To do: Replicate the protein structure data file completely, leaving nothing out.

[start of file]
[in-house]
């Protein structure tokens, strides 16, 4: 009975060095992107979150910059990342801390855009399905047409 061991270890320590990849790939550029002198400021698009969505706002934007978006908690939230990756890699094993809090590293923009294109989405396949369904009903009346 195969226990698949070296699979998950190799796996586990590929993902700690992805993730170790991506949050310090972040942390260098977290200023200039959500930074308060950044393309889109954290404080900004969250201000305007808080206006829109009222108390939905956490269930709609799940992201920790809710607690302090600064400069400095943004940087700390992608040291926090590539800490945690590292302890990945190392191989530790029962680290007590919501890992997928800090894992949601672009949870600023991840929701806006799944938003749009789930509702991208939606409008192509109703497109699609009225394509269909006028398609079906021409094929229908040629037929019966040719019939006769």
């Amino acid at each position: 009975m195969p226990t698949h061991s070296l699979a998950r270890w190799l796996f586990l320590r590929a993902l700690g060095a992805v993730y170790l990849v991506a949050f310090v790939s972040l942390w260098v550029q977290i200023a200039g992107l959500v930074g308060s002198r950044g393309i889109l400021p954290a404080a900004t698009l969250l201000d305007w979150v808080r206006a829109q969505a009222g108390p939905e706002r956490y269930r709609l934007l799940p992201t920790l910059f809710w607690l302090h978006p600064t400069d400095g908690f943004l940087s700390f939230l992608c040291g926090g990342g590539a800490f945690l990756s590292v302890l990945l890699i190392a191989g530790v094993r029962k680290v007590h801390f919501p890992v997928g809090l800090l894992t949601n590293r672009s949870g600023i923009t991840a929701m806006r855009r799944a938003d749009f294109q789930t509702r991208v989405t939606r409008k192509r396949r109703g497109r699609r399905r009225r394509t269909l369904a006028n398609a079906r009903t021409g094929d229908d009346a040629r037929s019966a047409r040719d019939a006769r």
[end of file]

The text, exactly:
[in-house]
């Protein structure tokens, strides 16, 4: 009975060095992107979150910059990342801390855009399905047409 061991270890320590990849790939550029002198400021698009969505706002934007978006908690939230990756890699094993809090590293923009294109989405396949369904009903009346 195969226990698949070296699979998950190799796996586990590929993902700690992805993730170790991506949050310090972040942390260098977290200023200039959500930074308060950044393309889109954290404080900004969250201000305007808080206006829109009222108390939905956490269930709609799940992201920790809710607690302090600064400069400095943004940087700390992608040291926090590539800490945690590292302890990945190392191989530790029962680290007590919501890992997928800090894992949601672009949870600023991840929701806006799944938003749009789930509702991208939606409008192509109703497109699609009225394509269909006028398609079906021409094929229908040629037929019966040719019939006769």
């Amino acid at each position: 009975m195969p226990t698949h061991s070296l699979a998950r270890w190799l796996f586990l320590r590929a993902l700690g060095a992805v993730y170790l990849v991506a949050f310090v790939s972040l942390w260098v550029q977290i200023a200039g992107l959500v930074g308060s002198r950044g393309i889109l400021p954290a404080a900004t698009l969250l201000d305007w979150v808080r206006a829109q969505a009222g108390p939905e706002r956490y269930r709609l934007l799940p992201t920790l910059f809710w607690l302090h978006p600064t400069d400095g908690f943004l940087s700390f939230l992608c040291g926090g990342g590539a800490f945690l990756s590292v302890l990945l890699i190392a191989g530790v094993r029962k680290v007590h801390f919501p890992v997928g809090l800090l894992t949601n590293r672009s949870g600023i923009t991840a929701m806006r855009r799944a938003d749009f294109q789930t509702r991208v989405t939606r409008k192509r396949r109703g497109r699609r399905r009225r394509t269909l369904a006028n398609a079906r009903t021409g094929d229908d009346a040629r037929s019966a047409r040719d019939a006769r």